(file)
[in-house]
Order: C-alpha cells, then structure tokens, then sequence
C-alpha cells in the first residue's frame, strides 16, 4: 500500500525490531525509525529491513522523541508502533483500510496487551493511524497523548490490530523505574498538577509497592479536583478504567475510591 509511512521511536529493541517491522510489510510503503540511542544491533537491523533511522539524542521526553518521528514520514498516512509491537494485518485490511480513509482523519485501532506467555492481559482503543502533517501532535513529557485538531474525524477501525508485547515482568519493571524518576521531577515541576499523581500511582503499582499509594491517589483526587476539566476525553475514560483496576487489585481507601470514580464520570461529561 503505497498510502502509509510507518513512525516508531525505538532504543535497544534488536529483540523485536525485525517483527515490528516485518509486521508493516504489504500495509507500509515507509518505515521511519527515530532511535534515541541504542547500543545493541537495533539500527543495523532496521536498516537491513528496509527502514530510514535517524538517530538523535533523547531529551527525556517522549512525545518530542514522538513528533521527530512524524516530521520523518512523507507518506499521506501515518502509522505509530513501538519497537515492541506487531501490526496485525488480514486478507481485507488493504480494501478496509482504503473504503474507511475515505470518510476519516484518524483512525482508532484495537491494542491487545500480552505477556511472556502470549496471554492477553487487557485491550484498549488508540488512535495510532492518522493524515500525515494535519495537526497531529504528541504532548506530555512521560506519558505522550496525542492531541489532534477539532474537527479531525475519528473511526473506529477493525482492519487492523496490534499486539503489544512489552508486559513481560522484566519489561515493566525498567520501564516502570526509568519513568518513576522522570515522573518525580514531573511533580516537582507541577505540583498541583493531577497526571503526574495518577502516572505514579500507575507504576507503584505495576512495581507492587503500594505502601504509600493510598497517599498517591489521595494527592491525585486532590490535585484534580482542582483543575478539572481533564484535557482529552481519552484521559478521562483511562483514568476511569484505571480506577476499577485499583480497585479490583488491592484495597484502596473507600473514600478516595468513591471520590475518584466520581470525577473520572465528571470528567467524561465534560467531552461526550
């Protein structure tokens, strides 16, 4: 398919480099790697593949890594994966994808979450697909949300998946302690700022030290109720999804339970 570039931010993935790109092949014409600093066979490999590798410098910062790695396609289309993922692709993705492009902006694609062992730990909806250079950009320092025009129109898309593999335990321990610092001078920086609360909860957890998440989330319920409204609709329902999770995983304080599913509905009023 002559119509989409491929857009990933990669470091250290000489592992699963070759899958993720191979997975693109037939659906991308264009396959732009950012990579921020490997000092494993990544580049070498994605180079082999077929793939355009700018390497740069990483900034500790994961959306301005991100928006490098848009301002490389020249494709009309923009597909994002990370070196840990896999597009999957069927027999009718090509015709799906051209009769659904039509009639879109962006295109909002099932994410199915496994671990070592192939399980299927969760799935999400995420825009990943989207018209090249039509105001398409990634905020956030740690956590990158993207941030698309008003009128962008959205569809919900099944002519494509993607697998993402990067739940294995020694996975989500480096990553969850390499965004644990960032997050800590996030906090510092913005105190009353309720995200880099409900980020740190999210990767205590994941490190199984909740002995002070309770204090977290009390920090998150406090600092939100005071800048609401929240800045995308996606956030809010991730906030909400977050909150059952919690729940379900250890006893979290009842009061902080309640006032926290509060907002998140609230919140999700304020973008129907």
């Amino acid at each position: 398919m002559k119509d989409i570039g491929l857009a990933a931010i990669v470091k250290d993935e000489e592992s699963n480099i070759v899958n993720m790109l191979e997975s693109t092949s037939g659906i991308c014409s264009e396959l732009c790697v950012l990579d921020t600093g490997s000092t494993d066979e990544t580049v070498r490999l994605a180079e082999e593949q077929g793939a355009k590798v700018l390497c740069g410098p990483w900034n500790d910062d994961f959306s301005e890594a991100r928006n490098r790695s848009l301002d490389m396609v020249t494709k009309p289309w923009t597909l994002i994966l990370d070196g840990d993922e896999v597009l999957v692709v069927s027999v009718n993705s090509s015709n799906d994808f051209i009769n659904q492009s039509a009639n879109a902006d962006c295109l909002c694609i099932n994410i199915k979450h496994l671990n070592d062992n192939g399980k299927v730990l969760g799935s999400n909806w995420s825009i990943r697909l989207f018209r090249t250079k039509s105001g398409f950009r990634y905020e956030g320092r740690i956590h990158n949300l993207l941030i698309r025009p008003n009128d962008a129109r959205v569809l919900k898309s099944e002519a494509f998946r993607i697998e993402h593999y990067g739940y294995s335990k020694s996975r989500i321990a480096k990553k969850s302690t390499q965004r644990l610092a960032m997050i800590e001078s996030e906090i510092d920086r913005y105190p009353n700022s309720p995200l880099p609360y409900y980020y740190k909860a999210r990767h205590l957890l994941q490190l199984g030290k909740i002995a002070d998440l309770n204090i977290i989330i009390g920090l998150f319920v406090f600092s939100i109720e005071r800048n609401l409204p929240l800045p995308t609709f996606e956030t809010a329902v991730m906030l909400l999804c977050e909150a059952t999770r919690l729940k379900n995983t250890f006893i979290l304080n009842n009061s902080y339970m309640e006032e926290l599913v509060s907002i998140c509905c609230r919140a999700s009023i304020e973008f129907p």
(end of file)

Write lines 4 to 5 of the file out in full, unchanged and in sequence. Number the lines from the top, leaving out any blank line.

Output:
């Protein structure tokens, strides 16, 4: 398919480099790697593949890594994966994808979450697909949300998946302690700022030290109720999804339970 570039931010993935790109092949014409600093066979490999590798410098910062790695396609289309993922692709993705492009902006694609062992730990909806250079950009320092025009129109898309593999335990321990610092001078920086609360909860957890998440989330319920409204609709329902999770995983304080599913509905009023 002559119509989409491929857009990933990669470091250290000489592992699963070759899958993720191979997975693109037939659906991308264009396959732009950012990579921020490997000092494993990544580049070498994605180079082999077929793939355009700018390497740069990483900034500790994961959306301005991100928006490098848009301002490389020249494709009309923009597909994002990370070196840990896999597009999957069927027999009718090509015709799906051209009769659904039509009639879109962006295109909002099932994410199915496994671990070592192939399980299927969760799935999400995420825009990943989207018209090249039509105001398409990634905020956030740690956590990158993207941030698309008003009128962008959205569809919900099944002519494509993607697998993402990067739940294995020694996975989500480096990553969850390499965004644990960032997050800590996030906090510092913005105190009353309720995200880099409900980020740190999210990767205590994941490190199984909740002995002070309770204090977290009390920090998150406090600092939100005071800048609401929240800045995308996606956030809010991730906030909400977050909150059952919690729940379900250890006893979290009842009061902080309640006032926290509060907002998140609230919140999700304020973008129907």
């Amino acid at each position: 398919m002559k119509d989409i570039g491929l857009a990933a931010i990669v470091k250290d993935e000489e592992s699963n480099i070759v899958n993720m790109l191979e997975s693109t092949s037939g659906i991308c014409s264009e396959l732009c790697v950012l990579d921020t600093g490997s000092t494993d066979e990544t580049v070498r490999l994605a180079e082999e593949q077929g793939a355009k590798v700018l390497c740069g410098p990483w900034n500790d910062d994961f959306s301005e890594a991100r928006n490098r790695s848009l301002d490389m396609v020249t494709k009309p289309w923009t597909l994002i994966l990370d070196g840990d993922e896999v597009l999957v692709v069927s027999v009718n993705s090509s015709n799906d994808f051209i009769n659904q492009s039509a009639n879109a902006d962006c295109l909002c694609i099932n994410i199915k979450h496994l671990n070592d062992n192939g399980k299927v730990l969760g799935s999400n909806w995420s825009i990943r697909l989207f018209r090249t250079k039509s105001g398409f950009r990634y905020e956030g320092r740690i956590h990158n949300l993207l941030i698309r025009p008003n009128d962008a129109r959205v569809l919900k898309s099944e002519a494509f998946r993607i697998e993402h593999y990067g739940y294995s335990k020694s996975r989500i321990a480096k990553k969850s302690t390499q965004r644990l610092a960032m997050i800590e001078s996030e906090i510092d920086r913005y105190p009353n700022s309720p995200l880099p609360y409900y980020y740190k909860a999210r990767h205590l957890l994941q490190l199984g030290k909740i002995a002070d998440l309770n204090i977290i989330i009390g920090l998150f319920v406090f600092s939100i109720e005071r800048n609401l409204p929240l800045p995308t609709f996606e956030t809010a329902v991730m906030l909400l999804c977050e909150a059952t999770r919690l729940k379900n995983t250890f006893i979290l304080n009842n009061s902080y339970m309640e006032e926290l599913v509060s907002i998140c509905c609230r919140a999700s009023i304020e973008f129907p």